Carolyn F. Ruffin
Sylvia Ashton-Warner writes "I Passed This Way" from the road, not from her destination. Her title is past tense, but this partial autobiography is the past recalled to answer present questions.
She tells time by the number of schools she attends in childhood, by the teacher's residences her family captures like an army on the move, and by the artist's retreats she builds for herself. All the while Sylvia is asking, as she will when the autobiography closes, what will I be—a teacher, an artist, a writer, a mother, a child, a wife?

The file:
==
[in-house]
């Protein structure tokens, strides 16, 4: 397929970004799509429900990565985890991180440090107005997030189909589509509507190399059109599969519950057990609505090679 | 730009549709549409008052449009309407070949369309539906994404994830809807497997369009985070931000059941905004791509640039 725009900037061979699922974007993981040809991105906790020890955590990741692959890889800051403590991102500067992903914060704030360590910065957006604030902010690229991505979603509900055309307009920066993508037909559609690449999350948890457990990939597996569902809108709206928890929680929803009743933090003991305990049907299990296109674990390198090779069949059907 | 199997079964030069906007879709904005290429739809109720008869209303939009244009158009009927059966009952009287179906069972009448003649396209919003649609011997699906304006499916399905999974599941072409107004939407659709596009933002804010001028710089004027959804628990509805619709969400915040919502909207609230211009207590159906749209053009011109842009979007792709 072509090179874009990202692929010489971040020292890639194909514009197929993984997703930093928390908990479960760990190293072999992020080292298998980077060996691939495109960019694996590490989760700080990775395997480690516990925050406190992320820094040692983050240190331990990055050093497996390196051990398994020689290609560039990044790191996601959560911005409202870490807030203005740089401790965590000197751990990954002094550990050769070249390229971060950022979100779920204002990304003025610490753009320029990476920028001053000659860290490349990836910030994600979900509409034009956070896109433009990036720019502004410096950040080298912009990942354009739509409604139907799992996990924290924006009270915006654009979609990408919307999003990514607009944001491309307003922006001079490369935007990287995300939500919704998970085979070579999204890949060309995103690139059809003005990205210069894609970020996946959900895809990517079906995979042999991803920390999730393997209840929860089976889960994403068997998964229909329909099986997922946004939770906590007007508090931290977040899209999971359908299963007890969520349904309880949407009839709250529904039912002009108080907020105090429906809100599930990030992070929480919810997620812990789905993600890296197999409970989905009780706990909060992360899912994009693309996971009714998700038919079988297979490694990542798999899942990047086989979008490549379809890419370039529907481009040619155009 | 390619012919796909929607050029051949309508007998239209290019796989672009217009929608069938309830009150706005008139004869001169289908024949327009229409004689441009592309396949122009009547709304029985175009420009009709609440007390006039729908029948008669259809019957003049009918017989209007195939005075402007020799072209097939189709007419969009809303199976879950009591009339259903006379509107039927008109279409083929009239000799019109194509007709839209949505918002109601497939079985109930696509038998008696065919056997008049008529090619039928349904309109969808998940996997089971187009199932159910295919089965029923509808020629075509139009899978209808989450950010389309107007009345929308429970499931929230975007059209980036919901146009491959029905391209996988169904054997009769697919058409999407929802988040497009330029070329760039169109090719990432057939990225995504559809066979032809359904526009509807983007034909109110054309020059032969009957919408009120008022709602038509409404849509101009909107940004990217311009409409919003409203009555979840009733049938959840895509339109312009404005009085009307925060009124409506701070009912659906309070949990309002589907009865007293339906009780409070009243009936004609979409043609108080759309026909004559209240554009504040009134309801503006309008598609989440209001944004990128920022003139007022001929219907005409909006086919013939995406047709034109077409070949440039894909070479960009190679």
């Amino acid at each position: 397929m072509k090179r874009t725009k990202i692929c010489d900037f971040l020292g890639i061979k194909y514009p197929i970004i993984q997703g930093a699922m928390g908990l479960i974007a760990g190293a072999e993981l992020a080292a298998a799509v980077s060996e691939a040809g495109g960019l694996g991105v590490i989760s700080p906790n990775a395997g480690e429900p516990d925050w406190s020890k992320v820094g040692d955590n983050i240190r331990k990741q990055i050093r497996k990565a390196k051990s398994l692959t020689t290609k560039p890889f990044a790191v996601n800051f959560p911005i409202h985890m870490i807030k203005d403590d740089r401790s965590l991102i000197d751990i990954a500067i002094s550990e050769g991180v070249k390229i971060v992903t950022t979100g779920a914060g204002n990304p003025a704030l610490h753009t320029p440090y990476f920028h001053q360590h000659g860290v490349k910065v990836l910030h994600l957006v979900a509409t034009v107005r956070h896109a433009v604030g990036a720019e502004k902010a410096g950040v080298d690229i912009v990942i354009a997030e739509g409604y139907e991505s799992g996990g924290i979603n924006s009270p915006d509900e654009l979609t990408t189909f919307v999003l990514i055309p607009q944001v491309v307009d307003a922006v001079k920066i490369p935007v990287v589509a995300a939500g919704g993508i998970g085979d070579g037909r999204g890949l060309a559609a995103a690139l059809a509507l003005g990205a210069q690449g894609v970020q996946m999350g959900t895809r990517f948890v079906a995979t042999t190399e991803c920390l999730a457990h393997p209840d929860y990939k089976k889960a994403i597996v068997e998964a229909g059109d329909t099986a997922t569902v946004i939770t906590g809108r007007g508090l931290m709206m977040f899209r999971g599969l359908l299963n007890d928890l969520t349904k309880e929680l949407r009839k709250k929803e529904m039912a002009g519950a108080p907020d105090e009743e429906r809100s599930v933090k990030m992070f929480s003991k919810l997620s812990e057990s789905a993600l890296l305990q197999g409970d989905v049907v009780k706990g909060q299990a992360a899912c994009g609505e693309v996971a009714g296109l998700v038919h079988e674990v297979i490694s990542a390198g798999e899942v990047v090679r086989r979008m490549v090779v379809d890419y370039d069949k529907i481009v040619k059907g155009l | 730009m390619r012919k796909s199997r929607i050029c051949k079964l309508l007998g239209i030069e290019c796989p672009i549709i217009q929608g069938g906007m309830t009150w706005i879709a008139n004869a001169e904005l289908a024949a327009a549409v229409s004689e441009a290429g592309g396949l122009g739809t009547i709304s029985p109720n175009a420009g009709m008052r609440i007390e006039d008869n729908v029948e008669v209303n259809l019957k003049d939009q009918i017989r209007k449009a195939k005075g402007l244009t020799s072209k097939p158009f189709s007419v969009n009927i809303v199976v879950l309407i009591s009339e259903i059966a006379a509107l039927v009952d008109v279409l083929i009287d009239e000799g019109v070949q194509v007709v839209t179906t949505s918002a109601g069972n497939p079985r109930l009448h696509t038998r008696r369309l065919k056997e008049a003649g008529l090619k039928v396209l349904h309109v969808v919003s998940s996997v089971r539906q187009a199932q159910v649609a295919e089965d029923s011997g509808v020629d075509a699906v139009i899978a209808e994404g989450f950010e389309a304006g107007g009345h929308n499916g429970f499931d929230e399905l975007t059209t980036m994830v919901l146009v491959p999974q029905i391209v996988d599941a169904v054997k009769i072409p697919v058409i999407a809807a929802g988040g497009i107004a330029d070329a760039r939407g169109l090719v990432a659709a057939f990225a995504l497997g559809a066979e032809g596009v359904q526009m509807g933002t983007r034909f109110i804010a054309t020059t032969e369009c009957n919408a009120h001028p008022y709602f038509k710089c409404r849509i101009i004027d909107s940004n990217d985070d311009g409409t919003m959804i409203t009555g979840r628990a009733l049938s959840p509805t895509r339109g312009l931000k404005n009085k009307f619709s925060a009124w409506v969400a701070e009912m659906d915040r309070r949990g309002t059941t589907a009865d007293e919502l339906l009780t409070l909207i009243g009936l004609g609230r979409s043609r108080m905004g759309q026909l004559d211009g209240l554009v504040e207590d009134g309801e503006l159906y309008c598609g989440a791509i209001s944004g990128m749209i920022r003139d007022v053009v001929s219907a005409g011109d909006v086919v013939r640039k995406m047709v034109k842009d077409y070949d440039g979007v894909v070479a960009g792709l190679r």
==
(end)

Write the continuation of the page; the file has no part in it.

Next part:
In her book she is each of these at some time. For several taxing years she is all of these at once. Yet, in telling how she passed this way, she is...
(The entire section is 432 words.)